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Bradley Beal will to re-sign with Wizards for 5 years, $128 million

The Wizards are quickly reaching an agreement with their restricted free agent on a maximum contract, though they will wait to finalize his deal until after they use their cap space.

Restricted free agent Bradley Beal is closing in on an agreement to re-sign with the Washington Wizards on a five-year maximum contract worth at least $128 million depending on the final cap figure, according to Yahoo! Sports' Adrian Wojnarowski and ESPN's Jeff Goodman. The deal contains no options on either side.

The Wizards will likely officially process Beal's contract after they use their remaining $30 million or so in cap space. Beal's cap hold is for only $14.2 million, significantly less than his first-year salary on his new agreed-upon deal. The Wizards can keep that hold on the books to maximize their cap space, fill it and then come back to finalize Beal's new deal, much like the Spurs did with Kawhi Leonard last year in order to sign LaMarcus Aldridge.

Beal, 23, is coming off a season in which he averaged 17.4 points and connected on 39 percent of his three-point attempts. He did, however, miss 27 games due to various injuries to his right shoulder and leg. Beal has missed at least nine games in each of his four NBA seasons.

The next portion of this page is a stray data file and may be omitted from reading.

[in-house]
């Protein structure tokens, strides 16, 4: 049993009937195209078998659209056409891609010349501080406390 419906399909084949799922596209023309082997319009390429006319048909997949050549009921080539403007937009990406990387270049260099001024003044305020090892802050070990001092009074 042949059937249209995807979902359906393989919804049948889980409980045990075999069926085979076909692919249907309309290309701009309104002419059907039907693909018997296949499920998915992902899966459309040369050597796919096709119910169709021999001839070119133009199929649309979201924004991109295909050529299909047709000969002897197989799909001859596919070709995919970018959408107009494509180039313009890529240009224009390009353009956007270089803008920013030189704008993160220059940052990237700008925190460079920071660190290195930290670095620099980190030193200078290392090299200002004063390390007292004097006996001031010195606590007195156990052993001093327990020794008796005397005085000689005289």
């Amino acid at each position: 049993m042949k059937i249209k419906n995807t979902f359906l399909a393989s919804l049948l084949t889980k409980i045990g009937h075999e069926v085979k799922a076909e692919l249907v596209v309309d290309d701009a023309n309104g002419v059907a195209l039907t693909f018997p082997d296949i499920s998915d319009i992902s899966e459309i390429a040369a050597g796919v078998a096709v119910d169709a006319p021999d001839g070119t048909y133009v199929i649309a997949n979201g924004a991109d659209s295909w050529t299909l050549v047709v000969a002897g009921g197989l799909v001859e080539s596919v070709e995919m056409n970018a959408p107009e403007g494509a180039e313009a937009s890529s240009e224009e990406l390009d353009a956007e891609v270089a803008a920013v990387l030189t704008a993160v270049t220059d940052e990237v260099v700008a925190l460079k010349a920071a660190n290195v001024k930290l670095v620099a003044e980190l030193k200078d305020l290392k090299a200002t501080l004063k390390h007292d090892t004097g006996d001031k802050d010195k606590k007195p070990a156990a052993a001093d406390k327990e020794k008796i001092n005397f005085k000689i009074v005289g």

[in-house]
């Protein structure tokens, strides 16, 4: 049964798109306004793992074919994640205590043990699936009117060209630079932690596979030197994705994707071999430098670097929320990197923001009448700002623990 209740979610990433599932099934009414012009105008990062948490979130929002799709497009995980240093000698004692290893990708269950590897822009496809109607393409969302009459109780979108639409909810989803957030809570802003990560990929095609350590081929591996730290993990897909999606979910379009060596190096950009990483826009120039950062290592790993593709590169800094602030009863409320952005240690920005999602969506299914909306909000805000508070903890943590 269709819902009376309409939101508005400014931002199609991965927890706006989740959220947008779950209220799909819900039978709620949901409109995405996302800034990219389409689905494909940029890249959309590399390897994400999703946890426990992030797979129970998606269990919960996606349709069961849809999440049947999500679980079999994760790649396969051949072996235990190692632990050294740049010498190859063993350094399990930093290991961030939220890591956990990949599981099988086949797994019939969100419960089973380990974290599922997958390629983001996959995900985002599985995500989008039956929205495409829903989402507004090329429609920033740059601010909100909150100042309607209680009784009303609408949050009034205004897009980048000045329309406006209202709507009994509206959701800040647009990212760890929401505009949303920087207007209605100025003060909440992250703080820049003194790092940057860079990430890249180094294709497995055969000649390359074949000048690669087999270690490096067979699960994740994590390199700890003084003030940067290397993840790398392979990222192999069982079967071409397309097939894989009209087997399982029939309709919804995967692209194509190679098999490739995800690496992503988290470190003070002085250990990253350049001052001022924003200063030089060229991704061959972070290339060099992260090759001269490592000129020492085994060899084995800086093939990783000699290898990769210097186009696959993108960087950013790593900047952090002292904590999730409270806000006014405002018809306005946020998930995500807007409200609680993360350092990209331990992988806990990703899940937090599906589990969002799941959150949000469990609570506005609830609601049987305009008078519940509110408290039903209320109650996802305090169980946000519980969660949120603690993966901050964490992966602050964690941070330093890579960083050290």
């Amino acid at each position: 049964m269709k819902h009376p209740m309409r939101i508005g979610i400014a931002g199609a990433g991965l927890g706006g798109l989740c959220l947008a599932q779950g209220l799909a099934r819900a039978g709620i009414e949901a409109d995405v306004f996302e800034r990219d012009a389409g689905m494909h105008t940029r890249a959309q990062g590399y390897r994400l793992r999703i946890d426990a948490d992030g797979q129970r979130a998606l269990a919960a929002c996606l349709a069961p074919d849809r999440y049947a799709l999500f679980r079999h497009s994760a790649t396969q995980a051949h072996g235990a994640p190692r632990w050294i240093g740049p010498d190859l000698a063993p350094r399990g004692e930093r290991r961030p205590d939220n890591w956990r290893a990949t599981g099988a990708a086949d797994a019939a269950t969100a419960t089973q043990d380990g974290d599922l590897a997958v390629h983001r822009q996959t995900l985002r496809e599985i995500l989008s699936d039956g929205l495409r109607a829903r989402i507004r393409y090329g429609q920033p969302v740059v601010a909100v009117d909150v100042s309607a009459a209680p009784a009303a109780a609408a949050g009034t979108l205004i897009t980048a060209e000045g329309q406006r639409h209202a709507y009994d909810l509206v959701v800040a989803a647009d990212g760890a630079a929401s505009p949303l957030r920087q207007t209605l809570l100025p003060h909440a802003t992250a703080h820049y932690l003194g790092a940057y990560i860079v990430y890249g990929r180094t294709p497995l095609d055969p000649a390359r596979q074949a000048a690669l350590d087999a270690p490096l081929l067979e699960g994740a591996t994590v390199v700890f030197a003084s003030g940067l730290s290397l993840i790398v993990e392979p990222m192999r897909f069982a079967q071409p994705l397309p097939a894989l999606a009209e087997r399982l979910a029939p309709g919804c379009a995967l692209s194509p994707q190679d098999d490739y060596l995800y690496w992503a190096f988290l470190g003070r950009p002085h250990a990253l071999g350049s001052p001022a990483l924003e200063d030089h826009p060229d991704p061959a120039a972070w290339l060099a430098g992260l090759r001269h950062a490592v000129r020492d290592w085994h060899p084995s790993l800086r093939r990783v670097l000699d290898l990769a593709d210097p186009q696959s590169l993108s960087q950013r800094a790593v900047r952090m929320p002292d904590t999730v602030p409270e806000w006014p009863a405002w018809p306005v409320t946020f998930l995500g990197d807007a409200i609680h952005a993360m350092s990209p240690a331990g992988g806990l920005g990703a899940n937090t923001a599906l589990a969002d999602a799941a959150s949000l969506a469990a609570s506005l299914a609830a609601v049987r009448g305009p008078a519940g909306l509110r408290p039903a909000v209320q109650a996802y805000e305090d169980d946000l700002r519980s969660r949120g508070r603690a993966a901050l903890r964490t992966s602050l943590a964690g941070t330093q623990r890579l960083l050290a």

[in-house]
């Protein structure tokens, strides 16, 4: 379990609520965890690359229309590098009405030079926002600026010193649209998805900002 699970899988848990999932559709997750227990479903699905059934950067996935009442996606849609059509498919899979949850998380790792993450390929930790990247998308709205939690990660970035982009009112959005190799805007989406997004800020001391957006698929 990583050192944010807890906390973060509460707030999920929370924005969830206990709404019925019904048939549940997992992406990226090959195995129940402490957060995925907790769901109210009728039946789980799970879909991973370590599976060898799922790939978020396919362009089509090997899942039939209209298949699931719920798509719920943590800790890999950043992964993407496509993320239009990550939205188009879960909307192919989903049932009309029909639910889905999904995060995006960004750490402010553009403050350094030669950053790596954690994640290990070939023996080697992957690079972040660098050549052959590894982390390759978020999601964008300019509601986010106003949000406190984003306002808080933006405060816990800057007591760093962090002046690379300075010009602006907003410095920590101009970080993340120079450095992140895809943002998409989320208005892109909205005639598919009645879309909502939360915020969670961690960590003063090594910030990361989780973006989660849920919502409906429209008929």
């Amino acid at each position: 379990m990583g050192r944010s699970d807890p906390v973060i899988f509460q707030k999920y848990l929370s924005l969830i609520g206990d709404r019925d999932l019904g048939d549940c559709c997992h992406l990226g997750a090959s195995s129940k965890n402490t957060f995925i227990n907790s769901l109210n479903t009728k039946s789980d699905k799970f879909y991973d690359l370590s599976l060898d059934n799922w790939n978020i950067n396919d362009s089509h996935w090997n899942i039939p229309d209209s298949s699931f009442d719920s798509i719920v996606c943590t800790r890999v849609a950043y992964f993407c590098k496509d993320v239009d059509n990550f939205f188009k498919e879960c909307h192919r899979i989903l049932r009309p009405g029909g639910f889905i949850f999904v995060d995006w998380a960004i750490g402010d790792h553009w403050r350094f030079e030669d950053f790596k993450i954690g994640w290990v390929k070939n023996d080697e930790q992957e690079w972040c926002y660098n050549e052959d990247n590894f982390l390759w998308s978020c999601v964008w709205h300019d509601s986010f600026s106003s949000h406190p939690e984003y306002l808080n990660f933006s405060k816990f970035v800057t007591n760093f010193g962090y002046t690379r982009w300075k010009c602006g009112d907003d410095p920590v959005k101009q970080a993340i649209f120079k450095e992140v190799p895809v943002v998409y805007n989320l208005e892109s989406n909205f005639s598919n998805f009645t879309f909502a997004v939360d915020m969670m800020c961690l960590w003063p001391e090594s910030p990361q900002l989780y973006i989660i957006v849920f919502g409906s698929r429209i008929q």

When he is on the court, though, Beal has shown himself to be one of the better shooting guards in the league. He's 6'5 and 207 pounds, a career 40 percent three-point shooter and boasts one of the sweetest strokes in the league.

Aside from his inability to stay healthy, the knock on Beal has always been his affinity for midrange jumpers. That said, just 28 percent of his field goal attempts came from the midrange last season (per NBA.com), a nine percent drop-off from the year before. Beal could also grow even more this year under new Wizards head coach Scott Brooks.

Beal became a restricted free agent after he and the Wizards failed to agree to terms on an early contract extension prior to last season's Nov. 2 deadline. The move made sense for the Wizards, who were trying to preserve cap room. As mentioned above, holding off on giving Beal an extension kept his smaller cap hold on the books; Washington could then sign other players with their cap space and later use its Bird Rights on Beal to go over the cap in order to re-sign him.

Had he wanted, Beal could have signed an offer sheet with a different team, which the Wizards would have been allowed to match. But only Washington could offer Beal a fifth year, and so he quickly decided to come back to D.C.